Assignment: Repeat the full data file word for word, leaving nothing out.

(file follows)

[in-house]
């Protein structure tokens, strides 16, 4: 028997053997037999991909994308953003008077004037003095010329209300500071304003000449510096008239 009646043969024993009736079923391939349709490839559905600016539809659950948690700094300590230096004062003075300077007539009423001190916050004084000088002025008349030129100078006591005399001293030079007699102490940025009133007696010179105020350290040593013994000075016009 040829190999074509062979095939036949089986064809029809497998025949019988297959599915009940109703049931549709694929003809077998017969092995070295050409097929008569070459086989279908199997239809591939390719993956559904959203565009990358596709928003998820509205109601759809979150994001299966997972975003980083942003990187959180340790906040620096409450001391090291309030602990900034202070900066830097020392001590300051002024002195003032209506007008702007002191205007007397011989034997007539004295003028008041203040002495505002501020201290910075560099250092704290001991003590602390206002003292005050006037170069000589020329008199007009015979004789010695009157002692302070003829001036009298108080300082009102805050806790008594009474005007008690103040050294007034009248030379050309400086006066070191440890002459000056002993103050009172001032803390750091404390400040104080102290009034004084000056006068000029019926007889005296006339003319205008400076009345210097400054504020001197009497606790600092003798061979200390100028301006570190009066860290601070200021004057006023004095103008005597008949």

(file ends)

[in-house]
């Protein structure tokens, strides 16, 4: 028997053997037999991909994308953003008077004037003095010329209300500071304003000449510096008239 009646043969024993009736079923391939349709490839559905600016539809659950948690700094300590230096004062003075300077007539009423001190916050004084000088002025008349030129100078006591005399001293030079007699102490940025009133007696010179105020350290040593013994000075016009 040829190999074509062979095939036949089986064809029809497998025949019988297959599915009940109703049931549709694929003809077998017969092995070295050409097929008569070459086989279908199997239809591939390719993956559904959203565009990358596709928003998820509205109601759809979150994001299966997972975003980083942003990187959180340790906040620096409450001391090291309030602990900034202070900066830097020392001590300051002024002195003032209506007008702007002191205007007397011989034997007539004295003028008041203040002495505002501020201290910075560099250092704290001991003590602390206002003292005050006037170069000589020329008199007009015979004789010695009157002692302070003829001036009298108080300082009102805050806790008594009474005007008690103040050294007034009248030379050309400086006066070191440890002459000056002993103050009172001032803390750091404390400040104080102290009034004084000056006068000029019926007889005296006339003319205008400076009345210097400054504020001197009497606790600092003798061979200390100028301006570190009066860290601070200021004057006023004095103008005597008949």